HANCEVILLE, Ala. – Wallace State Community College and President Dr. Vicki Karolewics celebrated the college’s commencement in Traditions Bank Arena of Tom Drake Coliseum. Two ceremonies were held, with Academics and Applied Technologies graduates honored in a morning ceremony and Health Science graduates honored in the afternoon.
“Graduates, we congratulate you as you conclude this passage of life’s journey and embark on the next,” said Karolewics.
Nearly 2,300 degrees and certificates were awarded to the Class of 2023, with more than 600 participating in the May ceremonies.
“Breathe a collective sigh of relief,” Karolewics added. “You made it. Today, we celebrate your success, and we excitedly anticipate tomorrow as we watch your journey continue to unfold.”
Karolewics shared the stories of several graduates during the ceremonies, “because they embody the richness and diversity of the students we serve and the dreams that each of you has for your future,” she said.
Friday marked only the third time Harris came to the Wallace State campus. She completed an associate degree in business administration taking all of her classes online.
Harris has worked at the Arab Public Library for 14 years total, taking a few years off to raise her children. During that time away, her replacement at the library was promoted to library director, a job she realized she would have loved to have had. She said she doesn’t regret taking the time to raise her children, but wanted to ensure when the opportunity arose next time, that she would be ready.
Harris is currently taking online classes at Athens State University and plans to pursue a master’s degree in library science.
Jessica Guadalupe Rosales Aguilar
Aguilar’s instructors in the Criminal Justice program say she is driven to succeed. No one will hold her back. Aguilar says she inherited that drive from her parents, who migrated from Mexico with her three older siblings before she was born, all of them earning United States citizenship.
Aguilar is the first of her siblings to graduate from college. She has excelled while at Wallace State. She is graduating with a 3.74 GPA and has received multiple awards and honors, including the Outstanding Service Award for Work Students, a Criminal Justice Program Award and Who’s Who Among WSCC Students. She is a two-time state SkillsUSA gold medalist in Crime Scene Investigation, and will again compete in the national SkillsUSA competition, where last year she became the college’s first national gold medalist in Crime Scene Investigation.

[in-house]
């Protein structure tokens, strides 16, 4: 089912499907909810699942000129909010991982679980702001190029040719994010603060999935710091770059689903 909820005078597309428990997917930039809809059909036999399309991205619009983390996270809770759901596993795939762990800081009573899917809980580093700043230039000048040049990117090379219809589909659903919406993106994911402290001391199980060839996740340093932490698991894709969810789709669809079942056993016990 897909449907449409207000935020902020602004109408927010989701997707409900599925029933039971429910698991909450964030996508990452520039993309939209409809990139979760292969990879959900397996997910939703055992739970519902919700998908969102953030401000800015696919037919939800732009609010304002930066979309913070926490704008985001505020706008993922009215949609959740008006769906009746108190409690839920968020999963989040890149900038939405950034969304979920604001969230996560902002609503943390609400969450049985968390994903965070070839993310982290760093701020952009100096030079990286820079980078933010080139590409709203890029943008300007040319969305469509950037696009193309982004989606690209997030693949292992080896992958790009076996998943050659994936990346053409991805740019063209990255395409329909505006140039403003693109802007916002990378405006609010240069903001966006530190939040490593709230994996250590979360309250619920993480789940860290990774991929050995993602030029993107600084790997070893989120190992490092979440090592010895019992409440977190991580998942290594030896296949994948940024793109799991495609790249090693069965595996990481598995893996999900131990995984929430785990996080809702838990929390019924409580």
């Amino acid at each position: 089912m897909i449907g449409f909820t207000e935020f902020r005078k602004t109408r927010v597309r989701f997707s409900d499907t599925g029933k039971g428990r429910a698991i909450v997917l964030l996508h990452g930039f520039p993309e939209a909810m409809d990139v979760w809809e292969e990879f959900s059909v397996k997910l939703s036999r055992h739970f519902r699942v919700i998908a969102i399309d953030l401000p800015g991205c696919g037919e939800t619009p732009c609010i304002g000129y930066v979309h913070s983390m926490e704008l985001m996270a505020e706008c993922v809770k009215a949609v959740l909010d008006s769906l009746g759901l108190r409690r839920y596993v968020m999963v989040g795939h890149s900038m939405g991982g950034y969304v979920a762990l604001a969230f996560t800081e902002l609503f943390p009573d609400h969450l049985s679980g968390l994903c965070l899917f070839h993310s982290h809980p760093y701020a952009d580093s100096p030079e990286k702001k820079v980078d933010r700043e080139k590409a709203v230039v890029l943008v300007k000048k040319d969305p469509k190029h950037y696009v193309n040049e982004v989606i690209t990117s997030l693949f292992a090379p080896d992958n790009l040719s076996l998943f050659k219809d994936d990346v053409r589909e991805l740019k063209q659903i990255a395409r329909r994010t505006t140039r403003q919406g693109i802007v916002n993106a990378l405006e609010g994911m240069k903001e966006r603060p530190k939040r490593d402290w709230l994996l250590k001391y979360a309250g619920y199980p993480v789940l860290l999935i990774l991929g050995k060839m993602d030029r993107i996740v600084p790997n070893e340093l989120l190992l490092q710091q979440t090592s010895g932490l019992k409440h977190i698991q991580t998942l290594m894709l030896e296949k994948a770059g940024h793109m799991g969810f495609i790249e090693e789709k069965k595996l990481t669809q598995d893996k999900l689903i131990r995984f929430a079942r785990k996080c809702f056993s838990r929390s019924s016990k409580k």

After graduation, she plans to join the National Guard to serve in the Military Police and leaves in July for basic training. She will continue her education at Jacksonville State University. Her ultimate goal is to work with the Drug Enforcement Agency.
Aguilar was named the winner of the Presidential Award for Academic Excellence.
Corbin had originally planned to enter the Welding program in 2021, but her dream was deferred when she and most of her family were stricken with COVID. At 19, she was hospitalized for three weeks, including two weeks on a ventilator.
One of the ongoing side effects of her battle with COVID is loss of movement and continued numbness on the lower portion of her right leg.
She didn’t let any of that keep her from her dream. She enrolled in the Welding program in Spring 2022, the same program for which her great-grandfather Manuel “Cupp” Jackson was an instructor.
Smith’s faith initially led him to think of pursuing a career in the ministry, but he found a calling in serving others through a love of cooking, creating, and especially making stir-fry and handmade pasta. Friday, he graduated with a degree in Culinary Arts.
Smith expressed his appreciation to his instructors and mentioned how much he has enjoyed his time at Wallace State. He knows how to appreciate the good times because he has had more than his share challenges. When Smith was 9 years old, he developed bacterial meningitis that resulted in a stroke that resulted in his being in a coma for a month. Smith was given just a two percent chance of survival and spent several months in the hospital. The stroke affected the right side of his brain, affected his senses, and left him with permanent loss of hearing and vision.